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Applications open Friday for a new federal program created to help small businesses keep employees on the payroll amid coronavirus pandemic shutdowns.
Congress created the $349 billion Paycheck Protection Program to provide small businesses with loans that can be forgiven if the companies maintain their headcounts and pay levels, or quickly rehire employees cut after Feb. 15.
“We want to make sure that you can handle your bills, pay your rent and make sure your employees stay connected to your business,” U.S. Rep. Kathy Castor, D-Tampa, said in a video after the program was approved.
But demand is expected to be high and funds are limited, so applying early will be key.
With money “allocated on a first-come, first-served basis,” watch for funds to be “quickly taken up by business owners with savvy financial advisors/accountants who are urging them to apply and walking them through the process,” Stony Brook University economics and public policy professor Stephanie Kelton tweeted.
The program will provide small businesses with loans to pay up to eight weeks of payroll costs including benefits. Funds also may be used to pay interest on mortgages, rent and utilities.
Because of the high demand, federal officials anticipate that at least 75 percent of the amount loaned must be used for payroll costs for the loans to be fully forgiven. Payroll costs will be capped at $100,000 for each employee on an annualized basis. Loans are capped at $10 million per business.
Loan forgiveness will be based on an employer maintaining or quickly rehiring employees and maintaining salary levels. The amount forgiven will be reduced if full-time headcount goes down or if salaries and wages are cut.
“Make sure you keep records of what you use this money for,” Florida-based Small Business Administration business opportunity specialist Ray Lewis told more than 300 businesses on a webinar Wednesday afternoon.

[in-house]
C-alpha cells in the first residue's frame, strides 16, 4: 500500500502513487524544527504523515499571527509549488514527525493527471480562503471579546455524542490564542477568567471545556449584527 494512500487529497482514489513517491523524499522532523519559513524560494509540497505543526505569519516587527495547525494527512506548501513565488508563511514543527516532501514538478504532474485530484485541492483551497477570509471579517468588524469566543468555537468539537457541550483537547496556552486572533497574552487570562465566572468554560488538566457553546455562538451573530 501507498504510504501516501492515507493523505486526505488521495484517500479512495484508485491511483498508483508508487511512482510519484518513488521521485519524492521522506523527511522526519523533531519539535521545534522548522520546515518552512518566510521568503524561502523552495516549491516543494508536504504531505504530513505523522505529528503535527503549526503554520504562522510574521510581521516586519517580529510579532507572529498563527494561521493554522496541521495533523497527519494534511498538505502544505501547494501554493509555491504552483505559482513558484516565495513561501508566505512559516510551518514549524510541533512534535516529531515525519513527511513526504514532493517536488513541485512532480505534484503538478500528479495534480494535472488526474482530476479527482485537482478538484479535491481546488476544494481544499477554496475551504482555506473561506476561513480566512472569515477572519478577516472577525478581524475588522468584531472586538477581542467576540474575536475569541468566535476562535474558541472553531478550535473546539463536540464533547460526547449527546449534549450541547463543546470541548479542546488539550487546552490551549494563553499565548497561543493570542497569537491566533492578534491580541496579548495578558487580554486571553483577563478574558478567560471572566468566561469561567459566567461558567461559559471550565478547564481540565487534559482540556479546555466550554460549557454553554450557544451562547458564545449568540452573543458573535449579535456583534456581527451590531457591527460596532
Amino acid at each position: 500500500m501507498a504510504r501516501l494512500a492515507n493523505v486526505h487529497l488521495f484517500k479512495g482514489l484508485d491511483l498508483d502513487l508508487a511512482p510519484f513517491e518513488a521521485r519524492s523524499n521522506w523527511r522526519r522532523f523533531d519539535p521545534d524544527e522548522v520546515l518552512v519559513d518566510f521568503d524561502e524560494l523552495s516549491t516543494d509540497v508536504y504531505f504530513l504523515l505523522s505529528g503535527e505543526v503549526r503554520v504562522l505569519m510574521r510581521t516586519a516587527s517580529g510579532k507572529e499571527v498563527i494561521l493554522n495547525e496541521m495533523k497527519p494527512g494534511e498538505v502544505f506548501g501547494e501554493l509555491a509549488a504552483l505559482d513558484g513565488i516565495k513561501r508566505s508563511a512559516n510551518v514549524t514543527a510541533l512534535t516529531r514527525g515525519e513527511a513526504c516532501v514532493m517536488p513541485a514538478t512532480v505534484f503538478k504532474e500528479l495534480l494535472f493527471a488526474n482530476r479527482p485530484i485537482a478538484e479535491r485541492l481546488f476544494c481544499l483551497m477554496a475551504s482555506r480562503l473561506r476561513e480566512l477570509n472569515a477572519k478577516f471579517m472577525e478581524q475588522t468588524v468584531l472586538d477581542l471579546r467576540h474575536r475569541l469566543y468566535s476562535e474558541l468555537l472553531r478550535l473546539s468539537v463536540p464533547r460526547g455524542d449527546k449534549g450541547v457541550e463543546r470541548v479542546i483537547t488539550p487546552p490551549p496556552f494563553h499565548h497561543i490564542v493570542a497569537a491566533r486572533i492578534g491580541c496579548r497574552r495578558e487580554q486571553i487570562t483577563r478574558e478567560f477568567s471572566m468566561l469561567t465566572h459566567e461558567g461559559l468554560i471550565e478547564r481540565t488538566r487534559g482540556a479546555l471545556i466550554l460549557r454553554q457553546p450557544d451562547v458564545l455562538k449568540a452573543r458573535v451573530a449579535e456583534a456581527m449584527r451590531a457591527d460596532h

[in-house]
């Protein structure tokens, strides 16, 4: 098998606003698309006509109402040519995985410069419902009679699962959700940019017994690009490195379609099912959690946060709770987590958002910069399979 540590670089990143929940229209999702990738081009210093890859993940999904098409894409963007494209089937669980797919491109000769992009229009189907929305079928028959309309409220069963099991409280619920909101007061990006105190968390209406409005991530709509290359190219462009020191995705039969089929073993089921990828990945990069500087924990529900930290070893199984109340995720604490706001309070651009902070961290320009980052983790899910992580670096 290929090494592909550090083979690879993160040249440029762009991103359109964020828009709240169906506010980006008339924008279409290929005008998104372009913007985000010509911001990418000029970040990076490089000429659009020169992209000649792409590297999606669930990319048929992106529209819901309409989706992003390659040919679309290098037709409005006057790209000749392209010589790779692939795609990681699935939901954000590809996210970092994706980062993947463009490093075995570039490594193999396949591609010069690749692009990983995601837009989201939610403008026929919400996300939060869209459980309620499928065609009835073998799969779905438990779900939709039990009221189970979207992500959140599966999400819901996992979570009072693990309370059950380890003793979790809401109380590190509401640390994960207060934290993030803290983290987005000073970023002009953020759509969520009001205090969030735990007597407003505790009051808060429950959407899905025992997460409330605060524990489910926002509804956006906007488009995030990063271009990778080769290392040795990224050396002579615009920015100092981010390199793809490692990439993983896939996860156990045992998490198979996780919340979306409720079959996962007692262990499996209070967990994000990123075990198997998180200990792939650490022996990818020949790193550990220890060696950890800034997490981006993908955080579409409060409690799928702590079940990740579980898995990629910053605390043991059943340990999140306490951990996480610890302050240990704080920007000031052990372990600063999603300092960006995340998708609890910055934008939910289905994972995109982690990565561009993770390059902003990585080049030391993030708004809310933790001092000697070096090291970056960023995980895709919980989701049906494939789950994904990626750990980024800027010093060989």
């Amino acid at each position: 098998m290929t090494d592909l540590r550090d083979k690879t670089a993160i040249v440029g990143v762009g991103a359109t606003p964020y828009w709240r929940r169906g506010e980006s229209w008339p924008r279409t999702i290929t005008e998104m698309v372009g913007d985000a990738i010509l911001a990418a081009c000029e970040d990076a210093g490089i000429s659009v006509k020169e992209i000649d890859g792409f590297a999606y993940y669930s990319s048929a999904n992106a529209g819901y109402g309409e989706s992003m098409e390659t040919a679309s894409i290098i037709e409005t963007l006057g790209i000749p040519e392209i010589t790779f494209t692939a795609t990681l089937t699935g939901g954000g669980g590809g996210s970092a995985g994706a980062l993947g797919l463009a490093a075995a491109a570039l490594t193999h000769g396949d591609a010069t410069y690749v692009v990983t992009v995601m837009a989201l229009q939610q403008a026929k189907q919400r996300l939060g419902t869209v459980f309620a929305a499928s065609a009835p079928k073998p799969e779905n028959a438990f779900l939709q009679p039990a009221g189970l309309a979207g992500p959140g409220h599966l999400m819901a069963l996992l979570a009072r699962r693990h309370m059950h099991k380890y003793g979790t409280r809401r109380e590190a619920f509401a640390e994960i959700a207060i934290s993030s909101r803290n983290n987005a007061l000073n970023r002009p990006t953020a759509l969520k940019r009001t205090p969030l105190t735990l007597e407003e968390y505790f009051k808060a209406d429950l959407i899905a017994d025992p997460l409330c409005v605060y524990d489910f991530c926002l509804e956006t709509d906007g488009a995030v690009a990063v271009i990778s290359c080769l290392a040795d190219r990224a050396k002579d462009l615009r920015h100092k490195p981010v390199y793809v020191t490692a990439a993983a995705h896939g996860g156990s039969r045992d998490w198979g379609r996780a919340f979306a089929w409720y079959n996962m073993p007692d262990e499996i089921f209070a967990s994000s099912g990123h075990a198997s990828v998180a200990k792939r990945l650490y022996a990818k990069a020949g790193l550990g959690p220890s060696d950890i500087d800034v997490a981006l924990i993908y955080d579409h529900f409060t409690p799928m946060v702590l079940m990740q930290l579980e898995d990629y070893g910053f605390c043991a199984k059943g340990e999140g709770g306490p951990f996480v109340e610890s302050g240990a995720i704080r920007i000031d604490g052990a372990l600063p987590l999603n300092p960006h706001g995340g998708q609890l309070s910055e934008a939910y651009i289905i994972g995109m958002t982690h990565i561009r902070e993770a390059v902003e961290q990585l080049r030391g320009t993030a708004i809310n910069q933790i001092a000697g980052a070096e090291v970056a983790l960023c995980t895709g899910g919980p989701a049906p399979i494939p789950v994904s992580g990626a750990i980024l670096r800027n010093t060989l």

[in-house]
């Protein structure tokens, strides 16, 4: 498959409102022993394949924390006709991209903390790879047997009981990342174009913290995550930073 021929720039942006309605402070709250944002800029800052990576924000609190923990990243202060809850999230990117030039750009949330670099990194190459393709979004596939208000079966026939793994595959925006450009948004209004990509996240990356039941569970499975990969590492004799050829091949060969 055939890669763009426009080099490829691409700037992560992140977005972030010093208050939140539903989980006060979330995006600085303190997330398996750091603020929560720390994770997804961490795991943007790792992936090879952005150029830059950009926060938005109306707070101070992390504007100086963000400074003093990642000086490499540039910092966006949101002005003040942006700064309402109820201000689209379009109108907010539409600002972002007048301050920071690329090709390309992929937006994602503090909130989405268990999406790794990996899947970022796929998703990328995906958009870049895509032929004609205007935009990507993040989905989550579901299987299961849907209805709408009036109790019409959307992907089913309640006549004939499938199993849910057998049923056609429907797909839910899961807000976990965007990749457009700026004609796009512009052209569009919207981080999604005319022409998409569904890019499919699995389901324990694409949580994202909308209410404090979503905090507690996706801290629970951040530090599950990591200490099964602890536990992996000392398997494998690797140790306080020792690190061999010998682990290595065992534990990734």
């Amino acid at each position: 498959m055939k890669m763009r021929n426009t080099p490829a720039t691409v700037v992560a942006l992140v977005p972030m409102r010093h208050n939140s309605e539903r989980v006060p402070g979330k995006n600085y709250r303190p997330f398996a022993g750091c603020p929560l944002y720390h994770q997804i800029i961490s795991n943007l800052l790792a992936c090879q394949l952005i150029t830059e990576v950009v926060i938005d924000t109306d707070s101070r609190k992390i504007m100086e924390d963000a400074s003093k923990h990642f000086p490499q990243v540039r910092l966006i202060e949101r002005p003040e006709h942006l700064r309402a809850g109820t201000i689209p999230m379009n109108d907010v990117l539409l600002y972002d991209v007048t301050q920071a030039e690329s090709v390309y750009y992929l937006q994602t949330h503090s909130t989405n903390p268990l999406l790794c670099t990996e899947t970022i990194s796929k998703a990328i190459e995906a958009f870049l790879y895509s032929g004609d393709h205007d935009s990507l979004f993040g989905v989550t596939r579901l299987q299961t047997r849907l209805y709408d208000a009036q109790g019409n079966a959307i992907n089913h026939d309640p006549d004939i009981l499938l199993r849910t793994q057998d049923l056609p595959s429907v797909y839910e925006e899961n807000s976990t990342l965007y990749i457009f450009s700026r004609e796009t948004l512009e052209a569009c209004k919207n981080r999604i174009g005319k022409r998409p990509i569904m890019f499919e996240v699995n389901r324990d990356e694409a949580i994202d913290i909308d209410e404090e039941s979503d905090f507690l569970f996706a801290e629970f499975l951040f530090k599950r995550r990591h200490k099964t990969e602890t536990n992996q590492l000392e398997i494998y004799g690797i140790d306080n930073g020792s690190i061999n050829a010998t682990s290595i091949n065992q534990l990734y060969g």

For any balance not forgiven, the loans will carry an interest rate of 0.5 percent and will be due in two years, with all loan payments deferred for six months. No collateral or personal guarantees are required to apply, and neither the government nor private lenders will charge fees for the program. All loan terms will be the same for everyone, according to the U.S. Department of the Treasury.
The program is open to businesses with 500 or fewer employees, including non-profit and veterans organizations, tribal concerns, self-employed individuals, sole proprietorships and independent contractors. Businesses with more than 500 employees are eligible in certain industries.
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Applications will open Friday for small businesses and sole proprietors.
Starting April 10, independent contractors and self-employed individuals will be able to apply.
Businesses will be able to apply through any existing Small Business Administration 7(a) lender or through any participating federally insured depository institution, federally insured credit union and Farm Credit System institution. A list of participating lenders as well as additional information and full terms can be found at sba.gov.
For more information on the Paycheck Protection Program, check home.treasury.gov/system/files/136/PPP--Fact-Sheet.pdf
For an application, check here home.treasury.gov/system/files/136/Paycheck-Protection-Program-Application-3-30-2020-v3.pdf
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